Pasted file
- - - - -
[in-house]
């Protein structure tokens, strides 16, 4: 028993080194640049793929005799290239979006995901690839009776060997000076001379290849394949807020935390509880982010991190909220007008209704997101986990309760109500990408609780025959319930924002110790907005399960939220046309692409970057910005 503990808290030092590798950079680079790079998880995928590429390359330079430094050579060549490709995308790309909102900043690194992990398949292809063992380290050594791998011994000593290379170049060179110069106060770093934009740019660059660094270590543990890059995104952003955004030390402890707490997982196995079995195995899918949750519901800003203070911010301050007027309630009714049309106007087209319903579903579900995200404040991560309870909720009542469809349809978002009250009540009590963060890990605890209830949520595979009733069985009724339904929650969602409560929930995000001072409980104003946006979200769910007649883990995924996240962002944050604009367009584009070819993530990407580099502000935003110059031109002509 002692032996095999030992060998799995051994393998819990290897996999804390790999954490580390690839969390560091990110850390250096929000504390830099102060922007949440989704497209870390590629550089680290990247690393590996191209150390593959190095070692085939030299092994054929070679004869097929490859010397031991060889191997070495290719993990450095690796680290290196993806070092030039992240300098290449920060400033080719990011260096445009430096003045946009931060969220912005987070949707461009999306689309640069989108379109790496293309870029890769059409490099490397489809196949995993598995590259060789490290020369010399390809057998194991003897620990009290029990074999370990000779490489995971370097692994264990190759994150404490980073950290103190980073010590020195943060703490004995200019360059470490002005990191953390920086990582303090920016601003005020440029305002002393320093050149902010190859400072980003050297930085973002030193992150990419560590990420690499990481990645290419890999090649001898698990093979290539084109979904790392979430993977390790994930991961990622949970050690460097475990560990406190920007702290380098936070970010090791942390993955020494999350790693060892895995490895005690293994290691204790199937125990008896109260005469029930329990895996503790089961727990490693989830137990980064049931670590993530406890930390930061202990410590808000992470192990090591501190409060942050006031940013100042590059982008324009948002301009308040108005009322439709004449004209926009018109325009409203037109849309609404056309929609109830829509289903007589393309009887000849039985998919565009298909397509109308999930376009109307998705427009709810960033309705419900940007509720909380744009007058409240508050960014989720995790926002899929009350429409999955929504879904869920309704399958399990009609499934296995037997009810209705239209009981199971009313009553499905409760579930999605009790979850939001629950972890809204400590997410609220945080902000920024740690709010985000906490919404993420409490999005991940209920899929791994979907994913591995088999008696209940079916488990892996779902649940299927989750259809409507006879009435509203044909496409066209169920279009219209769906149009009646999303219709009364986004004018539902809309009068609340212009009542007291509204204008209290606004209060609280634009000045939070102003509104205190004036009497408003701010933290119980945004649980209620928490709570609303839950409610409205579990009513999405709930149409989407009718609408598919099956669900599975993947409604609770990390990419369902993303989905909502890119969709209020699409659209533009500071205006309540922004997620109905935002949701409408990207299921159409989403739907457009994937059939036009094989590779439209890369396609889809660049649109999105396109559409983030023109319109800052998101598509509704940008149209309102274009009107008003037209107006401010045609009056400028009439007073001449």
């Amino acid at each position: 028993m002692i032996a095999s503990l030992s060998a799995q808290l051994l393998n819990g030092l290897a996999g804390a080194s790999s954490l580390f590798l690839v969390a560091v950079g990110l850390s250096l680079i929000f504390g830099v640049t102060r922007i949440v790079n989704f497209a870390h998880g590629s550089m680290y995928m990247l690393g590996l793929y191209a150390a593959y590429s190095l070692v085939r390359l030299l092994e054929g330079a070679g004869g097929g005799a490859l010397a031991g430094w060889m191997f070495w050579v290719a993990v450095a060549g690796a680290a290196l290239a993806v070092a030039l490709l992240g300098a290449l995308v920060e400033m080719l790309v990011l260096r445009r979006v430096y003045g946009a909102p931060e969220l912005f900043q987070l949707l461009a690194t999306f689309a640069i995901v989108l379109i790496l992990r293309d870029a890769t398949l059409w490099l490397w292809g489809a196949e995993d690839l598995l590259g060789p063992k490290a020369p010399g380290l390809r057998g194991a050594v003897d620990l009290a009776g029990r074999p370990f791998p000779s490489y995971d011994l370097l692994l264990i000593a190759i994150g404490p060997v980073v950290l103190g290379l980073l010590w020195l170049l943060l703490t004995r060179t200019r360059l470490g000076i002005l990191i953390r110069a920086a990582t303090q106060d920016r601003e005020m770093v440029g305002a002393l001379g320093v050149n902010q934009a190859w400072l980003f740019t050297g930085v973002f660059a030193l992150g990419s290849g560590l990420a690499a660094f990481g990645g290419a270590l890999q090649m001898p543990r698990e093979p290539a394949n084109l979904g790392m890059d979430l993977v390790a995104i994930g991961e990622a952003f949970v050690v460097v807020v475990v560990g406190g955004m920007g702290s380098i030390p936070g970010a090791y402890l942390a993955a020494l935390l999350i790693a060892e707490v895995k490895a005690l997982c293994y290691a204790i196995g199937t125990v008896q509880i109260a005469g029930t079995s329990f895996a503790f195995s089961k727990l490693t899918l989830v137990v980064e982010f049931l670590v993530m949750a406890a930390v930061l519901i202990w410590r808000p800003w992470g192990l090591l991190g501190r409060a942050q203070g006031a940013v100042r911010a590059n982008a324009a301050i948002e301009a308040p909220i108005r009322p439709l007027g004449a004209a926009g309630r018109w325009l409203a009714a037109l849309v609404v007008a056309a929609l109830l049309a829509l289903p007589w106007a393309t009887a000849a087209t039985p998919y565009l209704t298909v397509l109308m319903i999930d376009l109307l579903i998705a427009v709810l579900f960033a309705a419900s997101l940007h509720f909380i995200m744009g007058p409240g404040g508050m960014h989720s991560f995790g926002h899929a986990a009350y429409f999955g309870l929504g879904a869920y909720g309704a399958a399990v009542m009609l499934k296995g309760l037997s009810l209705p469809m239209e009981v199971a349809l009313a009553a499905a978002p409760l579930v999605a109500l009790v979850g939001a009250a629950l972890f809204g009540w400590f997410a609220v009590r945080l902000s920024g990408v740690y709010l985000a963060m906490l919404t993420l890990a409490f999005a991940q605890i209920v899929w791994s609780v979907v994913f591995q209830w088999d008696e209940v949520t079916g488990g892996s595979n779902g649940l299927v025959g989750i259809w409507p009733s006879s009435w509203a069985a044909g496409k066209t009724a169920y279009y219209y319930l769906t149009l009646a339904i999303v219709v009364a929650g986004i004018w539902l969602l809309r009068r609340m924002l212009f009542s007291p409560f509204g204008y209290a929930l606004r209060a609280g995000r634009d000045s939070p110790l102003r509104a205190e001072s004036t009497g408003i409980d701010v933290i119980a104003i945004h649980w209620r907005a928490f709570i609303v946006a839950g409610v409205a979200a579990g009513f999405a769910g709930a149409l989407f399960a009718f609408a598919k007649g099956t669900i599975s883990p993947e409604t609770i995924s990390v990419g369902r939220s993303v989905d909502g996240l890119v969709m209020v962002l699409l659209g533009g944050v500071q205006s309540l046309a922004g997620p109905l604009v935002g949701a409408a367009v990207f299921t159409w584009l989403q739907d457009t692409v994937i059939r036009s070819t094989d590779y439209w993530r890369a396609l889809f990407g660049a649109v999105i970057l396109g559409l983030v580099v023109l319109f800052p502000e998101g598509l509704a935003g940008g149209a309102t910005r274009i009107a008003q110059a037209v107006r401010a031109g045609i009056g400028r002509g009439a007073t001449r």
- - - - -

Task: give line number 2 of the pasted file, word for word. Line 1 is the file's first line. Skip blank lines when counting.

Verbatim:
């Protein structure tokens, strides 16, 4: 028993080194640049793929005799290239979006995901690839009776060997000076001379290849394949807020935390509880982010991190909220007008209704997101986990309760109500990408609780025959319930924002110790907005399960939220046309692409970057910005 503990808290030092590798950079680079790079998880995928590429390359330079430094050579060549490709995308790309909102900043690194992990398949292809063992380290050594791998011994000593290379170049060179110069106060770093934009740019660059660094270590543990890059995104952003955004030390402890707490997982196995079995195995899918949750519901800003203070911010301050007027309630009714049309106007087209319903579903579900995200404040991560309870909720009542469809349809978002009250009540009590963060890990605890209830949520595979009733069985009724339904929650969602409560929930995000001072409980104003946006979200769910007649883990995924996240962002944050604009367009584009070819993530990407580099502000935003110059031109002509 002692032996095999030992060998799995051994393998819990290897996999804390790999954490580390690839969390560091990110850390250096929000504390830099102060922007949440989704497209870390590629550089680290990247690393590996191209150390593959190095070692085939030299092994054929070679004869097929490859010397031991060889191997070495290719993990450095690796680290290196993806070092030039992240300098290449920060400033080719990011260096445009430096003045946009931060969220912005987070949707461009999306689309640069989108379109790496293309870029890769059409490099490397489809196949995993598995590259060789490290020369010399390809057998194991003897620990009290029990074999370990000779490489995971370097692994264990190759994150404490980073950290103190980073010590020195943060703490004995200019360059470490002005990191953390920086990582303090920016601003005020440029305002002393320093050149902010190859400072980003050297930085973002030193992150990419560590990420690499990481990645290419890999090649001898698990093979290539084109979904790392979430993977390790994930991961990622949970050690460097475990560990406190920007702290380098936070970010090791942390993955020494999350790693060892895995490895005690293994290691204790199937125990008896109260005469029930329990895996503790089961727990490693989830137990980064049931670590993530406890930390930061202990410590808000992470192990090591501190409060942050006031940013100042590059982008324009948002301009308040108005009322439709004449004209926009018109325009409203037109849309609404056309929609109830829509289903007589393309009887000849039985998919565009298909397509109308999930376009109307998705427009709810960033309705419900940007509720909380744009007058409240508050960014989720995790926002899929009350429409999955929504879904869920309704399958399990009609499934296995037997009810209705239209009981199971009313009553499905409760579930999605009790979850939001629950972890809204400590997410609220945080902000920024740690709010985000906490919404993420409490999005991940209920899929791994979907994913591995088999008696209940079916488990892996779902649940299927989750259809409507006879009435509203044909496409066209169920279009219209769906149009009646999303219709009364986004004018539902809309009068609340212009009542007291509204204008209290606004209060609280634009000045939070102003509104205190004036009497408003701010933290119980945004649980209620928490709570609303839950409610409205579990009513999405709930149409989407009718609408598919099956669900599975993947409604609770990390990419369902993303989905909502890119969709209020699409659209533009500071205006309540922004997620109905935002949701409408990207299921159409989403739907457009994937059939036009094989590779439209890369396609889809660049649109999105396109559409983030023109319109800052998101598509509704940008149209309102274009009107008003037209107006401010045609009056400028009439007073001449």